Abstract 2865: Short Term Results of the Convergent Endo-Epicardial Ablation Procedure for the Treatment of Long Standing Persistent Atrial Fibrillation
Introduction: Long standing persistent atrial fibrillation (LSPAF) is the most challenging form of AF to treat. Percutaneous catheter ablation has shown lower success rate in this subset of AF. Whether a combined epicardial (epi) and endocardial (endo) ablation approach could achieve high cure rate is unknown. The aim of this study was to devise a closed chest procedure which combines endo and epi ablation. An endoscopic trans-diaphragmatic approach with conventional percutaneous endo ablation enables a closed chest procedure that increases the completeness of the lesion pattern.
Methods: 29 patients with LSPAF with left atrium (LA) ≥ than 5 cm have been enrolled in this study. The procedure combined surgical closed chest, epi radiofrequency ablation (nContact, NC, USA) and electrophysiological trans-septal endo ablation (Biosense Webster, NJ, USA). Endoscopically lesions on the posterior LA along the pericardial reflections were created from the coronary sinus (CS) to left pulmonary vein antrum (PV) along the roof to the right PV and bifurcating to the CS and inferior vena cava. Anterior PV lesions were created along the right PV adjacent to the interatrial groove, and the left PV across the ligament of Marshall. Regions of the PV at the pericardial reflections not accessible without chest incisions to dissect, or still connected were ablated endocardially. Entrance and exit block were tested with a circular catheter and segments of persistent conduction were ablated endocardially. Finally, right atrial isthmus and CS lesions were created endocardially. All patients were monitored with repeat Holter and event recorder. In 11 patients an implantable loop recorder was utilized.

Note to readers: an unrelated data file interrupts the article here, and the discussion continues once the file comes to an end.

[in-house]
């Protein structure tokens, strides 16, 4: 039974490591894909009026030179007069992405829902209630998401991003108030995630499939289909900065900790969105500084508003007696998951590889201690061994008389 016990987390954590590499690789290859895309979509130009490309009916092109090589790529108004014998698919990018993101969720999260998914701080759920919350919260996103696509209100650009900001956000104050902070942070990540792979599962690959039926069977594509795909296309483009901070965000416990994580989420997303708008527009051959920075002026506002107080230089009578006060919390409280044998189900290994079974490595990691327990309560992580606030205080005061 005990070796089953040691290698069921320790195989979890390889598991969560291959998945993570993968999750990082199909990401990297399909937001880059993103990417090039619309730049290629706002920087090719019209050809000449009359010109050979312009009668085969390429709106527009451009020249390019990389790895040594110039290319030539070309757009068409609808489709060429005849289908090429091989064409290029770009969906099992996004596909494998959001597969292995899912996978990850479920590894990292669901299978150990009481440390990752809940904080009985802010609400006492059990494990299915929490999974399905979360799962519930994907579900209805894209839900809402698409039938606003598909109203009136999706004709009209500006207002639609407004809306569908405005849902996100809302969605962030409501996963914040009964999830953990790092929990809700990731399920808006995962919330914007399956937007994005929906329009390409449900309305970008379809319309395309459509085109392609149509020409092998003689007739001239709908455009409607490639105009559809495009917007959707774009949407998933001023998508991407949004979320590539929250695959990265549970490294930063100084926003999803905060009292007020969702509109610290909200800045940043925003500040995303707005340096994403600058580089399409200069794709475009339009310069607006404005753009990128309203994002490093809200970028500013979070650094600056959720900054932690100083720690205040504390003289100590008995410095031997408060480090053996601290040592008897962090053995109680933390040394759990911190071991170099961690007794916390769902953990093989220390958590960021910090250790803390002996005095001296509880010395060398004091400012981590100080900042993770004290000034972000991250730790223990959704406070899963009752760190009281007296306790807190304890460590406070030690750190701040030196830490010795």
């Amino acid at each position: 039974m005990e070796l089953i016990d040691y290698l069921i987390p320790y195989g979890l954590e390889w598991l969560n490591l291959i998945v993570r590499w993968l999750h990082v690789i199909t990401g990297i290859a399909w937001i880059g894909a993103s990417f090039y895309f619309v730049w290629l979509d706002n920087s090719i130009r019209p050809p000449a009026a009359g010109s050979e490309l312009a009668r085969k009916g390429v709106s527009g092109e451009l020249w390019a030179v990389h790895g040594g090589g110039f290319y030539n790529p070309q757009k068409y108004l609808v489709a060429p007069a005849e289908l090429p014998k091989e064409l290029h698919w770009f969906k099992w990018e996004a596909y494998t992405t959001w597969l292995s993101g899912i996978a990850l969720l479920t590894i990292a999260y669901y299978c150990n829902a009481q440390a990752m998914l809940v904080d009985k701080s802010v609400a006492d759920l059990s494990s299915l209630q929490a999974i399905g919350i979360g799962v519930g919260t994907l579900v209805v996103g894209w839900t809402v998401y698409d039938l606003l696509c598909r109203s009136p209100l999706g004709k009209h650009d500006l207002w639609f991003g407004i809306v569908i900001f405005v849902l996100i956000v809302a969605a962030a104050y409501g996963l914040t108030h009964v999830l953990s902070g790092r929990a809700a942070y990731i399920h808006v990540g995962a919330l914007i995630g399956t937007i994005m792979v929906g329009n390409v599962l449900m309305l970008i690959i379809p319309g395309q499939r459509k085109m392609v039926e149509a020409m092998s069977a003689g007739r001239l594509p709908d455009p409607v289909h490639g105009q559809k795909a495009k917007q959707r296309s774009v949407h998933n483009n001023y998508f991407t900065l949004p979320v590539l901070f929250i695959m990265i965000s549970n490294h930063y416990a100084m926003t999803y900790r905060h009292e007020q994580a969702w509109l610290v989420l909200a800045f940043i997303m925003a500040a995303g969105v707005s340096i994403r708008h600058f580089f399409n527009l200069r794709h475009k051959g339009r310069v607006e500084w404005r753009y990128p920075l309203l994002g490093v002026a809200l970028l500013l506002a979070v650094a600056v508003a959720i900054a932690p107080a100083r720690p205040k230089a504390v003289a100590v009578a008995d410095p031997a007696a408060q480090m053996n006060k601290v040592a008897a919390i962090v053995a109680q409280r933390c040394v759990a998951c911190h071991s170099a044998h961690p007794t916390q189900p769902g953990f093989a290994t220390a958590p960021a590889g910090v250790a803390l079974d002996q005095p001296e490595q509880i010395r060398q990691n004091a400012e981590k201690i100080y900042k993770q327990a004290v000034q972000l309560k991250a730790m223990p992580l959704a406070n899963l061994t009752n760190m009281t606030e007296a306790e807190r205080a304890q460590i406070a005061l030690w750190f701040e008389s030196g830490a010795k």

Results: All the patients left the operating room in sinus rhythm with confirmed isolation of all PVs. During the perioperative period, 20% needed one, 10% two and 3% three postoperative electrical cardioversions. All the cardioversions were successful in restoring sinus rhythm (SR). At the short term follow up, all patients remained in SR.
Conclusion: The convergent experience combining surgical and electrophysiological expertise appears a good strategy to achieve short term success in patients with LSPAF. Additional data is needed to test the long term efficacy of this approach.